Tuesday, October 27, 2009

Tyranny of the Majority - Imposing Chumros on the Public

Finally some common sense. The Transportation Ministry in Israel has determined that the Mehadrim buses are illegal. Mehadrin buses - for those who don’t know - are buses where men sit in the front and women sit in the back.

Crirtics might ask, ‘How can you side with such an anti Frum ruling?’ The answer is simple. It is not an anti Frum ruling. It is in fact a common sense ruling. The traveling public should not be subject to the religious stringency of a particular sect of religious Jews -even if they are a majority of a neighborhood being served by it. The only proper course of action in these circumstances is for them to segregate voluntarily - as indicated by the Ministry of Transportation. If there is someone on any bus who refuses to do so, it should be their right especially when there is ample room on a bus for Tznius to be observed.

It shouldn’t matter in which neighborhoods these buses run. If a woman gets on a bus who is uncomfortable sitting in the back of a bus, she should be able to sit in a seat that is more comfortable. Poskim like Rav Moshe Feinstein have weighed in on this issue long ago. There is no Halachic requirement to have segregation of the sexes on a public bus.

That it might be a more Mehudar (religiously preferable) expression of modesty (Tznius) does not outweigh the inconvenience it causes to those who are uncomfortable with it.

I spoke to a very Charedi Mechaneches in Israel about this subject. She told me she never takes a Mehadrin bus. That’s because women tend to take public transportation more often than men and the women’s section at the back of the bus is often very crowded and uncomfortable while the men’s section is sparsely populated – with plenty of empty seats.

To me this illustrates the patently unfair nature of Mehadrin buses. It isn’t just secular or Modern Orthodox Jews that are opposed. There are Charedim that have issues with it too.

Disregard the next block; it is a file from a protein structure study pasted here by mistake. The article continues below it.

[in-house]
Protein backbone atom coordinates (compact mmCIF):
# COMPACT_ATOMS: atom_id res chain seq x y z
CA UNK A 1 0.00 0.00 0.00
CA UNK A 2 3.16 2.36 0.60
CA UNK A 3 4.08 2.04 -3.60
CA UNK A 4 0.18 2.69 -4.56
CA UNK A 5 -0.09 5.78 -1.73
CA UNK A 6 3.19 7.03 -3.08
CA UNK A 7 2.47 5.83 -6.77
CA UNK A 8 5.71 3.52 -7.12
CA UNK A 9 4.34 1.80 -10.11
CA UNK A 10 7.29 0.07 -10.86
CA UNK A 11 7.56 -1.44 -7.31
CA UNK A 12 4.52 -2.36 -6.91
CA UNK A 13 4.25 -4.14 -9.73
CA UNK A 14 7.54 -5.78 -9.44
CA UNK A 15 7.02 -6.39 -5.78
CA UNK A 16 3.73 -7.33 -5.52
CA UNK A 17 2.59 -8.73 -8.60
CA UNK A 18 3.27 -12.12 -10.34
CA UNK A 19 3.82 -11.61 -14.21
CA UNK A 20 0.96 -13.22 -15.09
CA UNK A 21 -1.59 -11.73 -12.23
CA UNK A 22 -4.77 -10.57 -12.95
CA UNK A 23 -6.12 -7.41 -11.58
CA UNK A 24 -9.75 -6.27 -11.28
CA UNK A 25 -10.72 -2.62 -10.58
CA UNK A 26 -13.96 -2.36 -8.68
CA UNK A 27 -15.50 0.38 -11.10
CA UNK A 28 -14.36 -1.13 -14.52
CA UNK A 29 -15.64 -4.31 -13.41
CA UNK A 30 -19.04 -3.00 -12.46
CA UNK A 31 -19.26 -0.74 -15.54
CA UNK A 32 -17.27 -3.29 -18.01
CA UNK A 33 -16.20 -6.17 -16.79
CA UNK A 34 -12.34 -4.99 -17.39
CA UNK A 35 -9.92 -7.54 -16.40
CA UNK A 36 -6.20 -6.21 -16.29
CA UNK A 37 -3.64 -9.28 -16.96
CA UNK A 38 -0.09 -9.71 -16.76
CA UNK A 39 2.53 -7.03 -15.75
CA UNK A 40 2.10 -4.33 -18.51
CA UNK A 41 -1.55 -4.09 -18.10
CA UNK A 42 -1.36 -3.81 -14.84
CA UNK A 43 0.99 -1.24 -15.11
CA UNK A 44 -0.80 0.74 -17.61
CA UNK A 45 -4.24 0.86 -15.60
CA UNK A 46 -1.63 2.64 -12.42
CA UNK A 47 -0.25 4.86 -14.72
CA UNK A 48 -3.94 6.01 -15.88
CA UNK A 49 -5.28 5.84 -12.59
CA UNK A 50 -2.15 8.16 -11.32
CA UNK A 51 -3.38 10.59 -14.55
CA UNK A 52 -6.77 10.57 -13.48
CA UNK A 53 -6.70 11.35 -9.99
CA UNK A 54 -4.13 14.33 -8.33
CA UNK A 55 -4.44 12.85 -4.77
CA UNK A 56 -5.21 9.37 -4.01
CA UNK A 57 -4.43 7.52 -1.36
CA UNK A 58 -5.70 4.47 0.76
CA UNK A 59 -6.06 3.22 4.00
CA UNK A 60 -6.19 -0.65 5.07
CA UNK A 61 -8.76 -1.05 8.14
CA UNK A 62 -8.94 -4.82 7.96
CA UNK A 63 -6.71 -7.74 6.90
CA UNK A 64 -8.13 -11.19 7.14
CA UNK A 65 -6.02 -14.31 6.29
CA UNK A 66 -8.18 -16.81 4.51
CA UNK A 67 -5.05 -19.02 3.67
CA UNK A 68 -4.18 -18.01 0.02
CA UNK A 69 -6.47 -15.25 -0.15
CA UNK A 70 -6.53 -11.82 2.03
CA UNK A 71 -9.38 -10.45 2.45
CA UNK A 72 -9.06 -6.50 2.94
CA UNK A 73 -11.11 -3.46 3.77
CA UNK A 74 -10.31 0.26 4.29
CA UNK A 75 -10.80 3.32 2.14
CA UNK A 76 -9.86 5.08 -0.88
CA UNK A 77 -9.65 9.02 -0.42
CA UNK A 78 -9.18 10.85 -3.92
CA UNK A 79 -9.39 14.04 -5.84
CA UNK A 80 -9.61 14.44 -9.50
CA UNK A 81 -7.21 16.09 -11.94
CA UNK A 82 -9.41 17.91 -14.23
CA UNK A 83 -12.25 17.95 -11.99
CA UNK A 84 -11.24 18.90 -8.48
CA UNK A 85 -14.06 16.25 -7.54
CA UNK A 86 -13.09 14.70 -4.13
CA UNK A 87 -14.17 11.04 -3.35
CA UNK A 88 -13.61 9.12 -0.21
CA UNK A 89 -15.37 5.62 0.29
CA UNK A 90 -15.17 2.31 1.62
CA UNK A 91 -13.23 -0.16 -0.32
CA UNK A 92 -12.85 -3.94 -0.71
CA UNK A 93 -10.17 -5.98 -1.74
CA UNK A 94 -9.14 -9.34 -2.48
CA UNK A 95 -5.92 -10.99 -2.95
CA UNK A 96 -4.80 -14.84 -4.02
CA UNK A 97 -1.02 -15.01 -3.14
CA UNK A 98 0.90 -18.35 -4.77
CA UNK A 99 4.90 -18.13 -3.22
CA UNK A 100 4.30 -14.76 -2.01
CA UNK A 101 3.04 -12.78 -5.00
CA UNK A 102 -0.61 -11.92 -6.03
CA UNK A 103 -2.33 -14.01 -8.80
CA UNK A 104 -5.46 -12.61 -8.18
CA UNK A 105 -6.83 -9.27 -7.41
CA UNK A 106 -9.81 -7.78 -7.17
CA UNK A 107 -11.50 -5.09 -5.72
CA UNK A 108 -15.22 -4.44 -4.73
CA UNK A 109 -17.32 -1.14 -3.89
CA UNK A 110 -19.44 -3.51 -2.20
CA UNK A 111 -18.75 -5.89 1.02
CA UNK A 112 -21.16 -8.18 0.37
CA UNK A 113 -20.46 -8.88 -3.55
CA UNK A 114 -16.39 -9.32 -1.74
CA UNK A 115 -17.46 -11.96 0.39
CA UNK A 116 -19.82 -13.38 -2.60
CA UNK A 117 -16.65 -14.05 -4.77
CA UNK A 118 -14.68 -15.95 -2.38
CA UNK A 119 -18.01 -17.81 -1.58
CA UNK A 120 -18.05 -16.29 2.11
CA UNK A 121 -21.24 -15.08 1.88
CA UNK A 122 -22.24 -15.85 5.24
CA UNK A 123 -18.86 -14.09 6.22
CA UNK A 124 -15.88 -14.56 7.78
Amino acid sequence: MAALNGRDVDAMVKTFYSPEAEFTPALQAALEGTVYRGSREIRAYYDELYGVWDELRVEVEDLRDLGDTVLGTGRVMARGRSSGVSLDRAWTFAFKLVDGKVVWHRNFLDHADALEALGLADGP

The idea of segregating the sexes is on a public bus is merely a Chumra insisted upon by Chasdic sects like those that live in Meah Shearim. Their standards are much more extreme than even mainstream Charedi standards – let alone Dati or Modern Orthodox satndards. Mainstream Charedim may appreciate it the more Tznius Mehadrin buses but they were not the ones who asked for it.

Until relatively recent times it was quite sufficient for them to take non Mehadrin public transportation and make do with it. Some may like it better even though it wasn’t their community that aksed for it? Well one’s personal comfort with a Chumra insisted upon and executed by a minority should not be at the expense of the discomfort of others.

That said, I have no opposition to Charedim running their own private bus lines. The fact is that Egged, the large Israeli bus line subsidized by the Israeli government chose to offer Mehadrin buses in Charedi neighborhoods precisely to pre-empt this kind of private competition. Charedi routes are lucrative ones because they use public transportation more than any other segment of the Israeli public. But Egged is nevertheless wrong. Segregation of the sexes not required by Halacha that causes an imposition on some of its users is unfair – even if it is only to a minority of them.

Bus routes should be open to the entire public in a fair and equitable way. And if this new determination by the transportation Ministry means that private bus line will now compete with Egged, well they should learn to live with that. And they should still provide their own – perhaps reduced -run of bus service to those neighborhoods that will have private Mehadrin buses in order to accommodate those who don’t like it.

A compromise with a private Mehadrin line about the number of buses each would run - perhaps alternating with each other - seems like a fair course of action that should make the maximum number of people happy.

When it comes to public transportation segregating the sexes ought to be a voluntary process. No one should be forced to sit at the back of the bus.